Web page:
Suddenly it was quiet, actually quiet. My eyes popped open, and I sat up partially (which had been impossible before)… I looked around the room, and looked up at the tall ceiling.

I was not alone.

The sacredness of what happened next is difficult to write… I am naturally a very skeptical person, not one to easily or instantly  believe in miracles and signs or anything out of the scientific ordinary until proven to me…. but what happened in that room was other-worldly.

All around me and above me felt like “protection” and peace… there were …. others… in that room (angels?)…. I was aware of my smallness, absolute smallness, and my emptiness and the fact that I was empty yet pure, like a new vessel waiting to be filled. I looked all around, and while I couldn’t see with my actual eyes, the presence was unmistakable and not a hallucination. I could hear in my mind “She’s here…. she’s here….” and a mantle of protection seemed to be spread over the whole hospital room, like I was being guarded from anything evil or harmful.

A massive protective motherly garment, like an impossibly soft yet tough comforter covered the entire room, a shield…

I began to smile, I felt delight, joy….. like everything was ok, that I was ready to die, and that heaven is real.

Even greater was that early that morning, when I saw my husband again, I realized that I had changed. We had been at odds for the past couple of years through a series of never-ending hardships. But when I saw him, even though I had no rational reason to feel this way given that we had grown so distant over the last few years, I saw only love, felt only love for him and for all humanity. I was flooded with love that night, love past all understanding, peace past all understanding, and joy that also made no sense (even when I looked at how miserable I should have been, and should BE,  in my life circumstance and in my intense pain.)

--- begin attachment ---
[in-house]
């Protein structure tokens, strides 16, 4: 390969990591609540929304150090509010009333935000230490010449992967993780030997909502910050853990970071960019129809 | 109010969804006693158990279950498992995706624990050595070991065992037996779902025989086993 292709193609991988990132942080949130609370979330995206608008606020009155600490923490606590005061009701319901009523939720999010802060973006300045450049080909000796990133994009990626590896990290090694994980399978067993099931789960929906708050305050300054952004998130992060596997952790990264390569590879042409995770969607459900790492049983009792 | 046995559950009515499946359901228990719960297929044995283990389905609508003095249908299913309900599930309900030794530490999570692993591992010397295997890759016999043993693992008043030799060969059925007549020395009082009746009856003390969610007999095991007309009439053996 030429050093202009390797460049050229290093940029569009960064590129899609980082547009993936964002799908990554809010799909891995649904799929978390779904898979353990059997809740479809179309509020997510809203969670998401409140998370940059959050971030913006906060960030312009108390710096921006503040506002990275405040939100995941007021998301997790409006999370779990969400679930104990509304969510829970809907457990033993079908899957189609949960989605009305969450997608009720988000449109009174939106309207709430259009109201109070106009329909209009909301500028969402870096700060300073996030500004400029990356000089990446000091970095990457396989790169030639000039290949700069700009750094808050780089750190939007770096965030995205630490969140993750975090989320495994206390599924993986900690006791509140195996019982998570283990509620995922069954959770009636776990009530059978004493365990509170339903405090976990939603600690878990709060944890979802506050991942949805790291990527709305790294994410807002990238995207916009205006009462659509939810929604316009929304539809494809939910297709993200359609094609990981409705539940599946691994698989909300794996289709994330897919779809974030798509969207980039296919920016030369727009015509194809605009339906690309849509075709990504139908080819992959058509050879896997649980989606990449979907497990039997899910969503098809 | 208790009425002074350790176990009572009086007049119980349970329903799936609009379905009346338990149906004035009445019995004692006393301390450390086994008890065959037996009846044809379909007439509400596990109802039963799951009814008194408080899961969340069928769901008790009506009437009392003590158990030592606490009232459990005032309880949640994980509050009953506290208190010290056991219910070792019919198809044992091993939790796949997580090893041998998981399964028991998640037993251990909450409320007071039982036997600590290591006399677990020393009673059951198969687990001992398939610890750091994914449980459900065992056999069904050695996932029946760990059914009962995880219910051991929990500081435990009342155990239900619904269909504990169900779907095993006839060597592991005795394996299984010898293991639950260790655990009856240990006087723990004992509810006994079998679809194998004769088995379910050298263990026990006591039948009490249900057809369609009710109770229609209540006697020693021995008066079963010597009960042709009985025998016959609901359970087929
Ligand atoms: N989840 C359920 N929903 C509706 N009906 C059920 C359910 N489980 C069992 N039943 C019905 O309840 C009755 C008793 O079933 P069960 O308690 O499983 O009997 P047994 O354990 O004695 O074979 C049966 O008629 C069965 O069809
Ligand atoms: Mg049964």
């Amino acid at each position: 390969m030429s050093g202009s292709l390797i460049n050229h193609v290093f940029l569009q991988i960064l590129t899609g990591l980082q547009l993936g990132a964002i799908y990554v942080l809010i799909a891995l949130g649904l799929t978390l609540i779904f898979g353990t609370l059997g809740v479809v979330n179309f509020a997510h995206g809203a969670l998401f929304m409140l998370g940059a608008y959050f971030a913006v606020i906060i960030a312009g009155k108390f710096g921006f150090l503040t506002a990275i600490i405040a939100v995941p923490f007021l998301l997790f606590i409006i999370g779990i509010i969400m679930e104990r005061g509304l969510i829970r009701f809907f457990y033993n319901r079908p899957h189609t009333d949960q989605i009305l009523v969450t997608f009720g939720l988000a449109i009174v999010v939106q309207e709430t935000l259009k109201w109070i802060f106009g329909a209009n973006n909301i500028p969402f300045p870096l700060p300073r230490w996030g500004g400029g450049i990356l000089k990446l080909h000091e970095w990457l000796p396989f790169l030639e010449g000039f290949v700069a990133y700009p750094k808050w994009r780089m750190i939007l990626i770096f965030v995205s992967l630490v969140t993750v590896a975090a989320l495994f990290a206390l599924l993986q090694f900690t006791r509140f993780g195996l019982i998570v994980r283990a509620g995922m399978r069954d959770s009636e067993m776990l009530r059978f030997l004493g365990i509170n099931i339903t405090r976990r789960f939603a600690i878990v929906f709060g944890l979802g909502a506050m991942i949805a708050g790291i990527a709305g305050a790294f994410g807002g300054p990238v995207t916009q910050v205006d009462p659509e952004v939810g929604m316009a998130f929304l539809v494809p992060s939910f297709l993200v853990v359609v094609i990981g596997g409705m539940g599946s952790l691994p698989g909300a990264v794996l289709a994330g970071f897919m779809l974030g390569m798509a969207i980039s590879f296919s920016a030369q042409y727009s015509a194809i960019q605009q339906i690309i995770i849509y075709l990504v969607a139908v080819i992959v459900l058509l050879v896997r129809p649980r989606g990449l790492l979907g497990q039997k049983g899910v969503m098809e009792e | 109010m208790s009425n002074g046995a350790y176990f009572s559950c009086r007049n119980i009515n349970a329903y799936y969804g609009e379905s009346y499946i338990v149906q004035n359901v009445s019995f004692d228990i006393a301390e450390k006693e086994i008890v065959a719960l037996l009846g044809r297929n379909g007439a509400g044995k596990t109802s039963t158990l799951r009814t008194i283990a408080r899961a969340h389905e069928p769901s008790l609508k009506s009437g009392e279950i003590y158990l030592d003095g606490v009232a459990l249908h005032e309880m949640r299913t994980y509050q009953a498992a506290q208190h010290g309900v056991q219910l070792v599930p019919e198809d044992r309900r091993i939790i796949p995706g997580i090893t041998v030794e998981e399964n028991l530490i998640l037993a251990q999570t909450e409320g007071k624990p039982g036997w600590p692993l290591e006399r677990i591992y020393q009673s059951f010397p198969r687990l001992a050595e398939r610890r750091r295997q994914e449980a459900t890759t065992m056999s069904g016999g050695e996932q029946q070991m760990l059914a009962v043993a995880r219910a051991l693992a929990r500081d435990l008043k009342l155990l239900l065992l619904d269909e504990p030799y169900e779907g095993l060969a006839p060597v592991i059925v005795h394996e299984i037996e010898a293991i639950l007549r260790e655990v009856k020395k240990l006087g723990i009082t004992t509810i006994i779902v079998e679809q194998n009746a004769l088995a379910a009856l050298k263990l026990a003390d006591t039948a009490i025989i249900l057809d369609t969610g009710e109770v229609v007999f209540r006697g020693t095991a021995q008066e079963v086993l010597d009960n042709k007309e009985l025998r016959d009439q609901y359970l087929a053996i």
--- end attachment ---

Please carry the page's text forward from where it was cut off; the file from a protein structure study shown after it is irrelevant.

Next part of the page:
I saw that when I was emptied of everything, my baby, my body, my possessions, my very life… that at my core was love.

This has consoled me, as I am oftentimes aware of only my flaws and of all the ways I need to improve.

They wanted to keep me longer for observation, keeping me further and further away from my baby, but after two eternal days in that room, the original nurse I mentioned earlier said she was going to go to the Easter Vigil Mass, and that she would be praying for me. I didn’t even know she was Catholic, here in the middle of a city hospital…. but there she was, planted there at the right place and the right time. The joy I had perceived in her from the beginning, without even knowing her, was indeed real.

And I have a feeling that her prayers, along with those of all of my beautiful friends and family who were also praying for me and for the baby, had something to do with what happened Easter Sunday….

(… to be continued…)